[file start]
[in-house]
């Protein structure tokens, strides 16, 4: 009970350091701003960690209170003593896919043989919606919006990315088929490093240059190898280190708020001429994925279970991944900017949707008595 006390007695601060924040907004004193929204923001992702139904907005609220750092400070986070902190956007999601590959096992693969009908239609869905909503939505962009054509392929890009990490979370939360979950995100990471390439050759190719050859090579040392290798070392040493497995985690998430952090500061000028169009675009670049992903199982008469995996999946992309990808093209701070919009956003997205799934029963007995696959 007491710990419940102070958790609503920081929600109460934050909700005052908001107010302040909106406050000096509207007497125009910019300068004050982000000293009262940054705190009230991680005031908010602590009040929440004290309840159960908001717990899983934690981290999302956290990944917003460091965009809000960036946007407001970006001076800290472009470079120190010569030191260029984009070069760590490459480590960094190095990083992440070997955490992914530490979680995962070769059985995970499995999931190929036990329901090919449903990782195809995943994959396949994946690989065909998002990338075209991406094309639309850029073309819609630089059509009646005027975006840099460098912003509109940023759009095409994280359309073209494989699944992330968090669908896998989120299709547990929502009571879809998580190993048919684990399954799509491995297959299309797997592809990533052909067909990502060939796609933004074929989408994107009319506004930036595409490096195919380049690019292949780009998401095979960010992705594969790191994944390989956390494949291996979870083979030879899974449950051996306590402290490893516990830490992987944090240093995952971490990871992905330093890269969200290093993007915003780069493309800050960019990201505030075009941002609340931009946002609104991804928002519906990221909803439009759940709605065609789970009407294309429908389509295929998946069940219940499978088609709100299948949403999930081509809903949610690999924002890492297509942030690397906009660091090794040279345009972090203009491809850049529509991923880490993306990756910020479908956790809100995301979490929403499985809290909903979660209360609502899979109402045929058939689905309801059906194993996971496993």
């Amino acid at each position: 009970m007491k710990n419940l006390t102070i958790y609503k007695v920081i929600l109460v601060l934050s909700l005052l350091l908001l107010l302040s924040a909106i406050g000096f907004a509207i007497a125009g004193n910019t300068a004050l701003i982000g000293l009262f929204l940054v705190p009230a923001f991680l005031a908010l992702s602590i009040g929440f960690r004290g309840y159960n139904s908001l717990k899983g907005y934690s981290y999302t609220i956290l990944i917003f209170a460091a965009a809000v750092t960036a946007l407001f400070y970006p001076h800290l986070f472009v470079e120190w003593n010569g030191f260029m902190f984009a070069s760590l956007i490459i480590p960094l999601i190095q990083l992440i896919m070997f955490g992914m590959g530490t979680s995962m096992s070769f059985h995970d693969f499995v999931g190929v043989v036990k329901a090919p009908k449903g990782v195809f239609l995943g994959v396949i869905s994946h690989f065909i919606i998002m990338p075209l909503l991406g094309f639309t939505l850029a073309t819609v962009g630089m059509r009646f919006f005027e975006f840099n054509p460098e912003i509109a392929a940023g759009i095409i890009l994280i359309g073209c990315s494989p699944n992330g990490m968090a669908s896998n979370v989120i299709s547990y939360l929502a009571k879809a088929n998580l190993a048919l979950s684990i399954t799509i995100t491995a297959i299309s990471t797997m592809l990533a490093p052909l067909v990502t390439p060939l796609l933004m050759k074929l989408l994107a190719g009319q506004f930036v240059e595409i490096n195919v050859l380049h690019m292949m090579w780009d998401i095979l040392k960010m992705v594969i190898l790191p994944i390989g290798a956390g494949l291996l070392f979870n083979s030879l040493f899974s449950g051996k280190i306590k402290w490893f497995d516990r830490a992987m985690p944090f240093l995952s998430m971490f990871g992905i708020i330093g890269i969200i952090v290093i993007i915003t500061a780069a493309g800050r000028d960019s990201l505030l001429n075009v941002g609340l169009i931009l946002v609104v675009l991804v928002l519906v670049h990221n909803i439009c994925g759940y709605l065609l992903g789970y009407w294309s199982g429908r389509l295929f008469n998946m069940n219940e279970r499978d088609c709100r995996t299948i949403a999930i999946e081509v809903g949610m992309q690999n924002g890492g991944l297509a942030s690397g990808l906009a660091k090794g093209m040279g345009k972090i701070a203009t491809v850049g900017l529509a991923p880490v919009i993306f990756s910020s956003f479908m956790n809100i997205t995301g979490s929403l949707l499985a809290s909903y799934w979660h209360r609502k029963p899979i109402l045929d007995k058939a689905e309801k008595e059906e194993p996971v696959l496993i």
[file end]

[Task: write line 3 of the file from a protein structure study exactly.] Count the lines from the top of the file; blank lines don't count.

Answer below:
């Amino acid at each position: 009970m007491k710990n419940l006390t102070i958790y609503k007695v920081i929600l109460v601060l934050s909700l005052l350091l908001l107010l302040s924040a909106i406050g000096f907004a509207i007497a125009g004193n910019t300068a004050l701003i982000g000293l009262f929204l940054v705190p009230a923001f991680l005031a908010l992702s602590i009040g929440f960690r004290g309840y159960n139904s908001l717990k899983g907005y934690s981290y999302t609220i956290l990944i917003f209170a460091a965009a809000v750092t960036a946007l407001f400070y970006p001076h800290l986070f472009v470079e120190w003593n010569g030191f260029m902190f984009a070069s760590l956007i490459i480590p960094l999601i190095q990083l992440i896919m070997f955490g992914m590959g530490t979680s995962m096992s070769f059985h995970d693969f499995v999931g190929v043989v036990k329901a090919p009908k449903g990782v195809f239609l995943g994959v396949i869905s994946h690989f065909i919606i998002m990338p075209l909503l991406g094309f639309t939505l850029a073309t819609v962009g630089m059509r009646f919006f005027e975006f840099n054509p460098e912003i509109a392929a940023g759009i095409i890009l994280i359309g073209c990315s494989p699944n992330g990490m968090a669908s896998n979370v989120i299709s547990y939360l929502a009571k879809a088929n998580l190993a048919l979950s684990i399954t799509i995100t491995a297959i299309s990471t797997m592809l990533a490093p052909l067909v990502t390439p060939l796609l933004m050759k074929l989408l994107a190719g009319q506004f930036v240059e595409i490096n195919v050859l380049h690019m292949m090579w780009d998401i095979l040392k960010m992705v594969i190898l790191p994944i390989g290798a956390g494949l291996l070392f979870n083979s030879l040493f899974s449950g051996k280190i306590k402290w490893f497995d516990r830490a992987m985690p944090f240093l995952s998430m971490f990871g992905i708020i330093g890269i969200i952090v290093i993007i915003t500061a780069a493309g800050r000028d960019s990201l505030l001429n075009v941002g609340l169009i931009l946002v609104v675009l991804v928002l519906v670049h990221n909803i439009c994925g759940y709605l065609l992903g789970y009407w294309s199982g429908r389509l295929f008469n998946m069940n219940e279970r499978d088609c709100r995996t299948i949403a999930i999946e081509v809903g949610m992309q690999n924002g890492g991944l297509a942030s690397g990808l906009a660091k090794g093209m040279g345009k972090i701070a203009t491809v850049g900017l529509a991923p880490v919009i993306f990756s910020s956003f479908m956790n809100i997205t995301g979490s929403l949707l499985a809290s909903y799934w979660h209360r609502k029963p899979i109402l045929d007995k058939a689905e309801k008595e059906e194993p996971v696959l496993i």